By Colin Michie FRCPCH FRSPH FLS RNutr FRSA
Dengue fever is on the increase as global warming allows biting mosquitoes to breed. Leaf juices from a Caribbean tree, papaya, improve treatments for severe dengue.
Spread from the bite of an infected mosquito, dengue is caused by four different viruses. Most forms of dengue are never diagnosed, some may be mild, some are probably diagnosed as other illnesses. A small proportion of patients will develop serious illness. Their blood cannot clot because the numbers of their platelets in their blood fall.
Platelets are microscopic plumbers, normally keeping blood vessels sealed. Should platelet numbers fall, a patient can leak protein or blood from any blood vessel. This is dangerous and potentially lethal, particularly in children. Treating severe dengue requires supportive hospitalisation to prevent damage from low platelets.
There are no specific anti-viral treatments for dengue. The mainstay of protection has been prevention, but the Covid-19 pandemic compromised campaigns against the Aedes mosquitoes. Reported dengue cases published last month, compared with 2020 figures, showed increases of more than seven-fold in Pakistan and 19-fold in Bangladesh.
Carica papaya is an ugly tree with a wonderful fruit. Named originally by Arawaks, papaya was transported, bred and genetically engineered for centuries because of its cherished fruit. Whether eaten green, fresh or pickled, papaya is a treat for all tables. However, there is more to papaya than its fruit. Those large, fingered leaves in its tufted papaya canopy have few recipe books and are rarely sold in supermarkets; but they too are valued as a source of juice; an addition to salads and fish dishes; a relish in meals of maize or as a medicine. Papaya leaves have long-standing agricultural applications, too, as feeds, to help de-worm cattle, goats and chicks, or reduce mastitis in dairy herds.
Across Africa, papaya leaves and their juice have a reputation for being a treatment for many conditions, including fevers in children. In distant Malaysian islands, where traditional medicines have a very different botany, papaya leaves are again widely recommended by folk medicine practitioners for fevers. Beneficial effects are claimed, too, for teas prepared from dried papaya leaves. These traditional treatments for fevers existed long before Dr Louis Beauperthuy of St. Maarten described the association between fevers and mosquito bites long before the diseases they transmit were given their current names.
Recent investigations in laboratory culture dishes, animal models and patient trials in Indonesia, Malaysia and India support several specific benefits of papaya. These leaves contain a wide variety of active ingredients that may influence human health. They include minerals, vitamins, many phenolic compounds, flavonoids and glycosides. Their combined activities reduce inflammation; they are antibacterial and antiviral. Reduction in blood sugar levels have been measured, along with anti-tumour effects which were observed in those culture dishes. At present, these findings are positive. It is not known if treatments are curative, but papaya preparations have reduced Hospital inpatient days for dengue patients. No safety issues have been found other than mild allergic reactions to the papain enzyme in the leaf preparations, found in a small number of individuals.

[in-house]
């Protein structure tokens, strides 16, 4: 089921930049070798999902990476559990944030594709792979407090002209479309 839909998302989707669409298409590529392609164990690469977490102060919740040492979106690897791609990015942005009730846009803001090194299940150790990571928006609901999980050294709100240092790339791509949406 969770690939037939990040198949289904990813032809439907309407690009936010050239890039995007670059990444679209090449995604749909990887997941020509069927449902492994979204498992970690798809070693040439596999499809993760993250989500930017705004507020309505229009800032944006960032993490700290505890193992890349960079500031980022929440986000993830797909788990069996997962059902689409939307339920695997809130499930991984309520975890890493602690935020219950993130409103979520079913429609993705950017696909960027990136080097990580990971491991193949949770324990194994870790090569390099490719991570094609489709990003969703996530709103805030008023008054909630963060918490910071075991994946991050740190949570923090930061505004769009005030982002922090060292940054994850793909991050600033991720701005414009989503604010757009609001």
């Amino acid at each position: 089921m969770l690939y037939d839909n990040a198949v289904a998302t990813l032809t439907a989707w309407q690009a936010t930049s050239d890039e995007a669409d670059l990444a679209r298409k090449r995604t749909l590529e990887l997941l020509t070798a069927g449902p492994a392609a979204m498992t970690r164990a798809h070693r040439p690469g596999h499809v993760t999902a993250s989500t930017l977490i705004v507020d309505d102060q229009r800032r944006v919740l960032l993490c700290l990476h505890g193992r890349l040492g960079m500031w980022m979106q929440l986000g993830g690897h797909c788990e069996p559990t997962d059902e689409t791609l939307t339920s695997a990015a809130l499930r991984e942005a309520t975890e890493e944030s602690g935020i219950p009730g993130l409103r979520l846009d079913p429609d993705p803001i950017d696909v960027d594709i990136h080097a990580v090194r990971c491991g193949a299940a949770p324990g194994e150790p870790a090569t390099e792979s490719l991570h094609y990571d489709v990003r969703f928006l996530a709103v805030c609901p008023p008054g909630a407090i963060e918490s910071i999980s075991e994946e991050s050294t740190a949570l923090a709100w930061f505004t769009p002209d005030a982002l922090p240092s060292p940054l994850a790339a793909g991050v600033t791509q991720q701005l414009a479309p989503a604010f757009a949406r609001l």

Papaya leaf juice has at least three effects on platelets. First, some of its molecules remove free radicals. This limits damaging effects of dengue on platelet membranes. Antioxidant effects are found in other parts of our diet too – in a cup of coffee or a fresh radish – but papaya leaves are particularly powerful. Second, papaya stimulates the bone marrow to generate more new platelets from stem cells. Third, papaya fortifies the immune system to reduce the normal recycling of platelets, ensuring they work more effectively and for a longer period.
Such explorations show the great value of carefully examining the basis of ethnobotanical practices. They might lead to treatments of other, different disorders. For instance, in Indonesia a daily dose of papaya juice is recommended to prevent malaria – but is this sufficient for dengue? Just how effective is papaya as a treatment or preventative against other infectious viruses causing fevers such as chikungunya, yellow fever and zika? What is the best way to use these leaves – once, twice or more often each day? Is a tea from dried leaves as effective as freshly-prepared juice? How about children – can leaf juice be used to prevent fever?
The Greek playwright Euripides wrote over 2,000 years ago that one should “Judge a tree from its fruit, not from its leaves.” He did not know of papaya and missed a crucial truth: botanical health-promoting treasures may hide in other parts of a plant. Although papaya fruit may have evolved for Caribbean birds to spread their seeds, it was humans that really drove papaya exports. Papaya’s domestication became embedded in our traditional medical lores and we became aware of the pharmacological factories in the leaves of this amazing tree. Our challenge now is to apply this knowledge in managing the escalation in dengue fever.